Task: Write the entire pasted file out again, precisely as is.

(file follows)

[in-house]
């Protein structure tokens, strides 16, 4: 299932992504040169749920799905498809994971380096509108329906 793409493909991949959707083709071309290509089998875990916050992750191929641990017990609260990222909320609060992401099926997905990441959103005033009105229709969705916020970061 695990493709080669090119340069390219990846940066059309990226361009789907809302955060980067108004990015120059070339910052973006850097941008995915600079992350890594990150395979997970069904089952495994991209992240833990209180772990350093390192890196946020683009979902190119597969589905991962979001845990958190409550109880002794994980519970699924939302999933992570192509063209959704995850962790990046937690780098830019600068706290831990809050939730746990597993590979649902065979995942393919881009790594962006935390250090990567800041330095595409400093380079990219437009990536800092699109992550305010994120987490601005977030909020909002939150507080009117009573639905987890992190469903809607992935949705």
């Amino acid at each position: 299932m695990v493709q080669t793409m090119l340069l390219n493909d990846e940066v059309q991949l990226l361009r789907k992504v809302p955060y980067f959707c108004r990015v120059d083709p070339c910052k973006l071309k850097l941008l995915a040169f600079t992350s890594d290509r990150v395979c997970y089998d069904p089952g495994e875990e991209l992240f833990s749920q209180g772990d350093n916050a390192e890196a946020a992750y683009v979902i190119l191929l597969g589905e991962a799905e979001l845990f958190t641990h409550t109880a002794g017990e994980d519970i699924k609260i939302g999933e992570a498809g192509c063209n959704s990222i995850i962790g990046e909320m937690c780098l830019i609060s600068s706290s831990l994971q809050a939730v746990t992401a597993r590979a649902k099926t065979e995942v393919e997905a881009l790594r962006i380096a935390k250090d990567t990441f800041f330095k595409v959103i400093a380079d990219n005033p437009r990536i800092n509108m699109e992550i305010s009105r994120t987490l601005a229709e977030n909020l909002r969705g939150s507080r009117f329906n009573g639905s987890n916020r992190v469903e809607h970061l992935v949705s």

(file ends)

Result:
[in-house]
């Protein structure tokens, strides 16, 4: 299932992504040169749920799905498809994971380096509108329906 793409493909991949959707083709071309290509089998875990916050992750191929641990017990609260990222909320609060992401099926997905990441959103005033009105229709969705916020970061 695990493709080669090119340069390219990846940066059309990226361009789907809302955060980067108004990015120059070339910052973006850097941008995915600079992350890594990150395979997970069904089952495994991209992240833990209180772990350093390192890196946020683009979902190119597969589905991962979001845990958190409550109880002794994980519970699924939302999933992570192509063209959704995850962790990046937690780098830019600068706290831990809050939730746990597993590979649902065979995942393919881009790594962006935390250090990567800041330095595409400093380079990219437009990536800092699109992550305010994120987490601005977030909020909002939150507080009117009573639905987890992190469903809607992935949705």
């Amino acid at each position: 299932m695990v493709q080669t793409m090119l340069l390219n493909d990846e940066v059309q991949l990226l361009r789907k992504v809302p955060y980067f959707c108004r990015v120059d083709p070339c910052k973006l071309k850097l941008l995915a040169f600079t992350s890594d290509r990150v395979c997970y089998d069904p089952g495994e875990e991209l992240f833990s749920q209180g772990d350093n916050a390192e890196a946020a992750y683009v979902i190119l191929l597969g589905e991962a799905e979001l845990f958190t641990h409550t109880a002794g017990e994980d519970i699924k609260i939302g999933e992570a498809g192509c063209n959704s990222i995850i962790g990046e909320m937690c780098l830019i609060s600068s706290s831990l994971q809050a939730v746990t992401a597993r590979a649902k099926t065979e995942v393919e997905a881009l790594r962006i380096a935390k250090d990567t990441f800041f330095k595409v959103i400093a380079d990219n005033p437009r990536i800092n509108m699109e992550i305010s009105r994120t987490l601005a229709e977030n909020l909002r969705g939150s507080r009117f329906n009573g639905s987890n916020r992190v469903e809607h970061l992935v949705s």